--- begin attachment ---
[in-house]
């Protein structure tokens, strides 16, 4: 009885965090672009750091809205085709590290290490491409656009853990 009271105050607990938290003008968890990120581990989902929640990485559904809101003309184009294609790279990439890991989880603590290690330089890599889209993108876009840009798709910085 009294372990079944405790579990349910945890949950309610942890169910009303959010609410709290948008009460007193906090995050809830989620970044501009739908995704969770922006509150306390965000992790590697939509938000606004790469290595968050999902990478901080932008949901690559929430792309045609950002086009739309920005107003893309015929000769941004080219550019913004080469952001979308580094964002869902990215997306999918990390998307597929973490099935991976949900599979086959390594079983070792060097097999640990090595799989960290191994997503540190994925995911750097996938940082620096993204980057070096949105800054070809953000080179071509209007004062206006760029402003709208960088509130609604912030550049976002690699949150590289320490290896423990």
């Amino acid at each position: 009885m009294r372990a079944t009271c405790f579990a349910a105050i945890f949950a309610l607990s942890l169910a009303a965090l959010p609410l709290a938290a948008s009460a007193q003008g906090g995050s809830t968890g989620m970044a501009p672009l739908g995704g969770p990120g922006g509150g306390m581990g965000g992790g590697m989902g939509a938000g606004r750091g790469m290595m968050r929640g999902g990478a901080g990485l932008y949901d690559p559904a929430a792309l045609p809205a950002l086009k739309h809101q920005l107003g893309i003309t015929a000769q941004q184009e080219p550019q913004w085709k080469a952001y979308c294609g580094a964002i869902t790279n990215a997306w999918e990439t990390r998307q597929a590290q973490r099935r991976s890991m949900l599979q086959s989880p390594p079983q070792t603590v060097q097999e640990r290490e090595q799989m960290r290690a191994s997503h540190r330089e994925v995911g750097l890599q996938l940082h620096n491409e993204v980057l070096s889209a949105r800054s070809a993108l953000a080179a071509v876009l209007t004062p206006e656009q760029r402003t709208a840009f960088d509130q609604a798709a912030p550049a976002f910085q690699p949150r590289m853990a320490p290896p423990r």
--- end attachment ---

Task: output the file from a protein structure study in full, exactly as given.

[in-house]
């Protein structure tokens, strides 16, 4: 009885965090672009750091809205085709590290290490491409656009853990 009271105050607990938290003008968890990120581990989902929640990485559904809101003309184009294609790279990439890991989880603590290690330089890599889209993108876009840009798709910085 009294372990079944405790579990349910945890949950309610942890169910009303959010609410709290948008009460007193906090995050809830989620970044501009739908995704969770922006509150306390965000992790590697939509938000606004790469290595968050999902990478901080932008949901690559929430792309045609950002086009739309920005107003893309015929000769941004080219550019913004080469952001979308580094964002869902990215997306999918990390998307597929973490099935991976949900599979086959390594079983070792060097097999640990090595799989960290191994997503540190994925995911750097996938940082620096993204980057070096949105800054070809953000080179071509209007004062206006760029402003709208960088509130609604912030550049976002690699949150590289320490290896423990």
């Amino acid at each position: 009885m009294r372990a079944t009271c405790f579990a349910a105050i945890f949950a309610l607990s942890l169910a009303a965090l959010p609410l709290a938290a948008s009460a007193q003008g906090g995050s809830t968890g989620m970044a501009p672009l739908g995704g969770p990120g922006g509150g306390m581990g965000g992790g590697m989902g939509a938000g606004r750091g790469m290595m968050r929640g999902g990478a901080g990485l932008y949901d690559p559904a929430a792309l045609p809205a950002l086009k739309h809101q920005l107003g893309i003309t015929a000769q941004q184009e080219p550019q913004w085709k080469a952001y979308c294609g580094a964002i869902t790279n990215a997306w999918e990439t990390r998307q597929a590290q973490r099935r991976s890991m949900l599979q086959s989880p390594p079983q070792t603590v060097q097999e640990r290490e090595q799989m960290r290690a191994s997503h540190r330089e994925v995911g750097l890599q996938l940082h620096n491409e993204v980057l070096s889209a949105r800054s070809a993108l953000a080179a071509v876009l209007t004062p206006e656009q760029r402003t709208a840009f960088d509130q609604a798709a912030p550049a976002f910085q690699p949150r590289m853990a320490p290896p423990r």